This build requires a flight controller with small dimensions and minimum 5 ESC or servo connections. The development of an own flight controller was one of the goals anyway. So the decision was to downsize a TI launchpad and limit it to the required connections. In addition, an InvenSense ICM20689 and a Bosch BMP388 for position control were added. The "real-time JTAG" was particularly important for development tasks. Thus, a complete debugger (XDS100v2) is integrated on the flight controller and allows communication with the controller via JTAG and UART, just as you know it from the development board...

    The board features:

    1. Some of the newest TI Controller: TMS320F280049PMS
    2. Dual channel debugger (JTAG//UART) based on a FTDI 2232 (XDS100v2)
    3. 3V3 buck-converter
    4. connections for 5(!) ESCs or servos
    5. external I2C and UART connection

  • How it all started

    Benjamin Prescher10/17/2020 at 09:56 0 comments

    In mid-2018 I completed my first quadcopter project with the goal of designing a own flight controller and expand the software, mainly to further and deeply deal with position algorithms. Additionally looking for new ideas for building drones,  a very rare case came across: a single-rotor drone with air vanes for control, which is based on the principle of "torque" of an RC model aircraft. This principle aroused my curiosity and it was clear to me: I would like build up something like this and get this thing flying!

    First sketches emerged:

View all 10 project logs

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Discussions

Benjamin Prescher wrote 03/07/2020 at 18:54 point

Wow! Thank you for the great interest and great feedback!

Since I have already received several inquiries: Yes, I am thinking about further publishing the project (possibly even for replication). However, further development steps are required before this project is suitable for the general public. I will continue to follow the project and post updates from time to time. I am looking forward to mails and suggestions about the project. Greetings Benjamin!

  Are you sure? yes | no

Leif wrote 03/05/2020 at 13:02 point

Hey Benjamin-

Great project! I am a High School Technology teacher in NY- this would be a great project that I could adapt for my robotics class to tackle. If you post a link to your fusion 360 file I'd love to see if some of the components could be adapted to get cut out on our laser engraver instead of 3d printed. Thanks for the great ideas! Lets keep making this drone better!

  Are you sure? yes | no

Galane wrote 03/05/2020 at 04:02 point

One more single propeller or coaxial / stacked twin propeller flyer *not* being used to build a functional copy of the one in "Runaway". ;) http://www.technovelgy.com/ct/content.asp?Bnum=1038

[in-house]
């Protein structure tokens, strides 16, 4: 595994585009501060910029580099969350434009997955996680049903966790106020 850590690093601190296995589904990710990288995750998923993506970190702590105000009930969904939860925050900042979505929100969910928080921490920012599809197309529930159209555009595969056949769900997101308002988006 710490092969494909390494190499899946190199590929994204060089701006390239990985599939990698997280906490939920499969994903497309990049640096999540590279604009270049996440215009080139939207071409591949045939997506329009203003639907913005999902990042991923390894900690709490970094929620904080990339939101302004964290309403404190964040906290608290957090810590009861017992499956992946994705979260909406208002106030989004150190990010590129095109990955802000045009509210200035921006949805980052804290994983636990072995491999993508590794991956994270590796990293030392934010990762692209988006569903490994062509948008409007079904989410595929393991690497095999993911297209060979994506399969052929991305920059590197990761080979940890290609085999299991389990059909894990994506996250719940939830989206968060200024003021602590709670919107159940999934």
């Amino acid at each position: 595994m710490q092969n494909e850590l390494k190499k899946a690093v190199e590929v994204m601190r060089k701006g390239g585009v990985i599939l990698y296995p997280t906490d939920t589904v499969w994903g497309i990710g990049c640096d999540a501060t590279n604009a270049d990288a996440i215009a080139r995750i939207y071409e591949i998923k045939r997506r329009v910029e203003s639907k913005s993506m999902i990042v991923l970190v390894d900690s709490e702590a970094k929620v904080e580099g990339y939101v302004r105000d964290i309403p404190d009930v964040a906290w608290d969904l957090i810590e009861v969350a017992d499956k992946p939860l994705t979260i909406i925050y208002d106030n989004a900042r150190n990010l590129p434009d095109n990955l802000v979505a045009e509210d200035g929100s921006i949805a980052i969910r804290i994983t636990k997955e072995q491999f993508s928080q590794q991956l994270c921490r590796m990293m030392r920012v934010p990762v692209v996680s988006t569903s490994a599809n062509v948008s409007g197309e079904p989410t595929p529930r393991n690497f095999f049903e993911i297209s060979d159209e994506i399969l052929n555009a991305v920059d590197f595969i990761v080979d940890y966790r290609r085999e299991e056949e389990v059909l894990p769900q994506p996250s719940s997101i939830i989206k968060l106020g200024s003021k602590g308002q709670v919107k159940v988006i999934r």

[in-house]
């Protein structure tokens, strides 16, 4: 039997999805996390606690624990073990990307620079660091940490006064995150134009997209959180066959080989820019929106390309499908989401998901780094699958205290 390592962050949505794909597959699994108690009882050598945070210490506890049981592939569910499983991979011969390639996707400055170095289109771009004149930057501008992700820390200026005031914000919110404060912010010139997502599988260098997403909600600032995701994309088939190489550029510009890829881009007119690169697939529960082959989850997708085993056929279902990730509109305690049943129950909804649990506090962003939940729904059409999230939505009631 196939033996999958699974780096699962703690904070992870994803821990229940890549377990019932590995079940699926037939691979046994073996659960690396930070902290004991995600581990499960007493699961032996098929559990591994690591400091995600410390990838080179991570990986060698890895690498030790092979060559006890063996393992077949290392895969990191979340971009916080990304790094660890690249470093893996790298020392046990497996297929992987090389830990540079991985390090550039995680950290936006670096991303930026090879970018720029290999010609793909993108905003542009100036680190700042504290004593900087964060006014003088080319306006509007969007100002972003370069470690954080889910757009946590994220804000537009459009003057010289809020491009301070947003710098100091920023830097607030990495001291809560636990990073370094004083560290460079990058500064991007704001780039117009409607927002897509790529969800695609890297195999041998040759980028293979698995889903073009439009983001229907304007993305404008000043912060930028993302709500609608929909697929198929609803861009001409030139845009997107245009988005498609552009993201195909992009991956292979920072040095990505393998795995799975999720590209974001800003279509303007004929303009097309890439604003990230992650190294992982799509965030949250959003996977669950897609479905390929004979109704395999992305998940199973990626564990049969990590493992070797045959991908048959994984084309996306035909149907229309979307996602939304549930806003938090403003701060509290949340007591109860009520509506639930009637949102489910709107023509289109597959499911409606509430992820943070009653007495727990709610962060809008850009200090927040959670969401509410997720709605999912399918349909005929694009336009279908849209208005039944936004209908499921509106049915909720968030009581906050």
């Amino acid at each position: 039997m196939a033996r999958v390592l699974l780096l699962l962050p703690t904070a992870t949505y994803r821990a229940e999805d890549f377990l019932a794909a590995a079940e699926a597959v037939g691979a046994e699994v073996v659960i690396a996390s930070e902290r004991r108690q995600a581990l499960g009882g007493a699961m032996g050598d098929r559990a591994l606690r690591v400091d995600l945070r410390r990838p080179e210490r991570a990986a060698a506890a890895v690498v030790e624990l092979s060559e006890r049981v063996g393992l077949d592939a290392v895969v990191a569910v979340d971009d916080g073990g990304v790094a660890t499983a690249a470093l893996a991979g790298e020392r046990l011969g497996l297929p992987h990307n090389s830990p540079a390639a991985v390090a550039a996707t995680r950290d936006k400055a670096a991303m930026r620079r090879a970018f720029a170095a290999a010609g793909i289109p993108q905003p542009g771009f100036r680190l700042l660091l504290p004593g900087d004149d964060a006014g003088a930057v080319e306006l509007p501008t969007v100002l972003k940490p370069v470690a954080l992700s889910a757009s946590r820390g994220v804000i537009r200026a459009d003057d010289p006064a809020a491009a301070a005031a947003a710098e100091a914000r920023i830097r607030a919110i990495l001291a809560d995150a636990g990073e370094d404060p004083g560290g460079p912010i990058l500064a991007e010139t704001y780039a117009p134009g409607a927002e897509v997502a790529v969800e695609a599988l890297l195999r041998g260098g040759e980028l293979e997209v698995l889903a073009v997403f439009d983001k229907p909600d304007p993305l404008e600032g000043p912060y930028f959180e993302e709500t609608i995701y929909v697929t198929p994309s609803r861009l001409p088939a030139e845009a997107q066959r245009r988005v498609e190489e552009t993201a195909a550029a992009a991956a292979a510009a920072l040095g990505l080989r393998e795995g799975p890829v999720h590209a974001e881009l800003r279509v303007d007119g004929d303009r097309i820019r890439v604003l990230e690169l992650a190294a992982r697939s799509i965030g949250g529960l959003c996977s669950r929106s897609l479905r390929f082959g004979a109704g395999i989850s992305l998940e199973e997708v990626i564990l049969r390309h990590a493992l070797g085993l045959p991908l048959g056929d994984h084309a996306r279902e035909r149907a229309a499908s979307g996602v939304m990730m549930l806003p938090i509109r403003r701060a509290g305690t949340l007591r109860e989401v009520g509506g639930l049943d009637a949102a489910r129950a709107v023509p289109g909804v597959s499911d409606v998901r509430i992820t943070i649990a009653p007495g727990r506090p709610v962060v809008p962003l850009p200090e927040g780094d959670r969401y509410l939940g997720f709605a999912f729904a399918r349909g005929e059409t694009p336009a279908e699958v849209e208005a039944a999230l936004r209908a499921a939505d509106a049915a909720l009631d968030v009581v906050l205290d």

Are you sure? yes | no

cr0sh wrote 03/04/2020 at 20:45 point

This is a very interesting project; I didn't realize the whole multi-vane thing tilted until I read the build notes. Do you think that - although more mechanically complex - if the individual small vanes tilted (think of something like how window blinds work, or hvac registers, or the vent direction control in some automobiles), if it would work better or worse? That's how I originally thought it worked.

  Are you sure? yes | no

Gelstronic wrote 03/04/2020 at 18:06 point

Very nice, do you plan to publish more information so that the copter can be rebuilt ?

What Lipo do you use and what is the weight ?

Keep up the good work !

  Are you sure? yes | no

joel.godin wrote 03/04/2020 at 17:15 point

Here's a similar one from 2017 Japan if you want to see how it flys.

https://www.youtube.com/watch?v=Gb-cxzoMAt4

  Are you sure? yes | no

gregory simmons wrote 02/07/2020 at 14:54 point

@Benjamin Prescher  where did you find  the 

TMS320F280049PM available online?

  Are you sure? yes | no

Benjamin Prescher wrote 02/07/2020 at 20:41 point

You can get them on the TI store for e.g. https://www.ti.com/product/TMS320F280049/samplebuy

  Are you sure? yes | no

Dan Maloney wrote 02/05/2020 at 17:28 point

I like it, reminds me a little of the training drone that zapped Luke in Episode IV. 

So there's no countertorque except for the air vanes?

  Are you sure? yes | no

Benjamin Prescher wrote 02/05/2020 at 19:18 point

Haha nice comparison! Yes, the control system balances the torque and aligns the air blades accordingly so that the drone does not turn.

  Are you sure? yes | no